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More than one third of Cambodians live below the poverty line, struggling to survive on less than $1 a day. Poverty is especially pervasive in rural areas and among children, who constitute more than half of the country’s population.
Issues facing children in Cambodia
- Cambodia has the highest infant and under-five mortality rates in the region, at 97 and 141 per 1,000 live births, respectively. Vaccine-preventable diseases, diarrhoea, and respiratory infections are among the leading causes of childhood death. Maternal mortality is also high.
- Malnutrition affects most Cambodian children: 45 per cent show moderate or severe stunting.
- Primary school enrolment rates are high, with a declining gender gap. But so many children repeat grades that it takes on average more than 10 years to complete primary school. Less than half of all students make it that far.
- Accidental death, for example as a result of traffic accidents or drowning, is a serious threat to children in Cambodia.
- Landmines pose a grave hazard for internally migrating children and youths who attempt to salvage unexploded ordnance and sell it as valuable scrap metal.
Activities and results for children
- Even though immunization rates declined slightly in 2005, vaccination campaigns have significantly reduced incidence of tetanus and measles. Coverage against hepatitis B was expanded nationally. Cambodia has been polio-free since 2000.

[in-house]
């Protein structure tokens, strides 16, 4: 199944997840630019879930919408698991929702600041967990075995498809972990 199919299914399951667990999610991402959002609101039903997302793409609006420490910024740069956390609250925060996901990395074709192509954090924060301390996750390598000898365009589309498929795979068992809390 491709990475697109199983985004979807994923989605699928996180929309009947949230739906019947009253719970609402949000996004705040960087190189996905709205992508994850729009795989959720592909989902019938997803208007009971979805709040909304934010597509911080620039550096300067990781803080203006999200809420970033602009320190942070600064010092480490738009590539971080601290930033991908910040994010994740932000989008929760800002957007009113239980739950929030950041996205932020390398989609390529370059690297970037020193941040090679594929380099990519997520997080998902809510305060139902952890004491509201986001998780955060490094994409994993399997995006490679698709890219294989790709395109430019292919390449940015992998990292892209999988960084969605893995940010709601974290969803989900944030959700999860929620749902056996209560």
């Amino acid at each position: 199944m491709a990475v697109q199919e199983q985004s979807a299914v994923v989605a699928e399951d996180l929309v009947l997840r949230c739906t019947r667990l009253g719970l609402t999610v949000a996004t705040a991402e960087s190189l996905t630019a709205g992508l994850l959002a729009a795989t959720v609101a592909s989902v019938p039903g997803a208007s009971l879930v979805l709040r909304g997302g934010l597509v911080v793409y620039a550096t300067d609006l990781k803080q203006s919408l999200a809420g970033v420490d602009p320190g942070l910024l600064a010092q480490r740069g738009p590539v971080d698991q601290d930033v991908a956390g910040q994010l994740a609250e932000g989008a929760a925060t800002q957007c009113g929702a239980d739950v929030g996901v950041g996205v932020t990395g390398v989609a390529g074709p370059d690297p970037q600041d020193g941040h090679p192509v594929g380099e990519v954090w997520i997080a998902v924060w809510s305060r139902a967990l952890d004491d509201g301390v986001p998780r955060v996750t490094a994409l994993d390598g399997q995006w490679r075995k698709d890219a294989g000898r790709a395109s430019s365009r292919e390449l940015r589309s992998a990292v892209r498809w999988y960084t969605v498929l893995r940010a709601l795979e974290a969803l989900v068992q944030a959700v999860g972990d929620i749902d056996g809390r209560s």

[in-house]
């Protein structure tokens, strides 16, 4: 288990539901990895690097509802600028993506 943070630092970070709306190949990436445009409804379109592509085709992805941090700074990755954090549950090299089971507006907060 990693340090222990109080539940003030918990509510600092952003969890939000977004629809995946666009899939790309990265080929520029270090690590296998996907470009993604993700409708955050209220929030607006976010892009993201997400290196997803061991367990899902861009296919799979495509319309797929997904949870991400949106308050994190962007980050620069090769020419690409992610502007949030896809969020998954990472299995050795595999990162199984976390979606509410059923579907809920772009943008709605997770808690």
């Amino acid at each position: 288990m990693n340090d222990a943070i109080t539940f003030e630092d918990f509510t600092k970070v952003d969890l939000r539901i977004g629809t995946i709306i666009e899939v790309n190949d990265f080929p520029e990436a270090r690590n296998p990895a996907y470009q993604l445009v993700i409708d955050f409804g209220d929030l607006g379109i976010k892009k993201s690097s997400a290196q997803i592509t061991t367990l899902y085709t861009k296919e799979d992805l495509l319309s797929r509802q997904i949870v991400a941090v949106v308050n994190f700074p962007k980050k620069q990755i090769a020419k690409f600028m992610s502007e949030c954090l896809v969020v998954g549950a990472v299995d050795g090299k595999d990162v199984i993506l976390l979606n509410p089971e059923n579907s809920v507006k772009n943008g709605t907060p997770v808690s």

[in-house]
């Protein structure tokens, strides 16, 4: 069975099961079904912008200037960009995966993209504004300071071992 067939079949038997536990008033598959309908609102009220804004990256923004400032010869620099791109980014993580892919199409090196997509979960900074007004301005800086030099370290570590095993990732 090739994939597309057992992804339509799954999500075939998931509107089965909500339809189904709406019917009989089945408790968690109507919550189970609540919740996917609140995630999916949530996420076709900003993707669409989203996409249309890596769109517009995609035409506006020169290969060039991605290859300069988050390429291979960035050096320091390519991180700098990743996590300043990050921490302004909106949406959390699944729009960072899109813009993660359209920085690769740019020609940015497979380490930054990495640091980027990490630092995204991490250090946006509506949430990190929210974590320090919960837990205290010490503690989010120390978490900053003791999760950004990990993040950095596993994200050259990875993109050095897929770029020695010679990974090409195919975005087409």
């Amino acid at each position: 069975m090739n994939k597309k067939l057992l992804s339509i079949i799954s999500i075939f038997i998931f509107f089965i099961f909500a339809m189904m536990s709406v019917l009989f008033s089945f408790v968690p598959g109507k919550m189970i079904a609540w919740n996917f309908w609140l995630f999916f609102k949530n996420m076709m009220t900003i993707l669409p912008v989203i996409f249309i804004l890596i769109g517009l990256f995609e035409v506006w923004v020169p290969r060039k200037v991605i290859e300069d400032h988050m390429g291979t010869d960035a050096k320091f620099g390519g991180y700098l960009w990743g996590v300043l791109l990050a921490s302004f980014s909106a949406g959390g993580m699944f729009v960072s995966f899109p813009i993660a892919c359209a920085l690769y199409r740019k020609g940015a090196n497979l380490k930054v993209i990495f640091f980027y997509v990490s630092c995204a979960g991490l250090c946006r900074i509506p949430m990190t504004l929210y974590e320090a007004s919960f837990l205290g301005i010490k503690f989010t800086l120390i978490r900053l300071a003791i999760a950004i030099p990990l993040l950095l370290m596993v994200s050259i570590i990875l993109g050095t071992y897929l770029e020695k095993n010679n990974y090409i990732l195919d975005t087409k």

- The spread of HIV/AIDS may be coming under control, thanks to a dramatic increase in HIV counselling, testing, and education programmes focusing on prevention. Life-saving antiretroviral therapy is being provided to 10,000 people (including 1,000 children) who have AIDS.
- UNICEF provided de-worming tablets to 95 per cent of children in primary school.
- Production of iodized salt has ramped up in the past two years. Nearly three quarters of households now use iodized salt.
- Many UNICEF pilot projects are scaling up to serve additional communities. A child rights training programme serving 130 locales has been adopted by the Ministry of the Interior. UNICEF’s Child-Friendly Schools initiative, which improves learning outcomes, has been extended to more than 500 schools. And the national education agenda has incorporated UNICEF’s ‘school readiness’ model.
- Community preschool classes benefited 12,000 children under age five in nearly 100 communities.
- UNICEF and its partners built latrines, dug wells, and tested drinking water for arsenic, improving access to safe water and sanitation for thousands of families.
- Cambodia’s legislature passed the Prevention of Domestic Violence and Protection of Victims Law in 2005.
- After four people died from H5N1 avian influenza (bird flu), UNICEF helped to coordinate strategies for vaccinations and public education to prevent an epidemic.
- UNICEF and its partners destroyed 6,000 mines and 17,000 pieces of unexploded ordnance, and educated 400,000 children (both in and out of school) about avoiding landmines.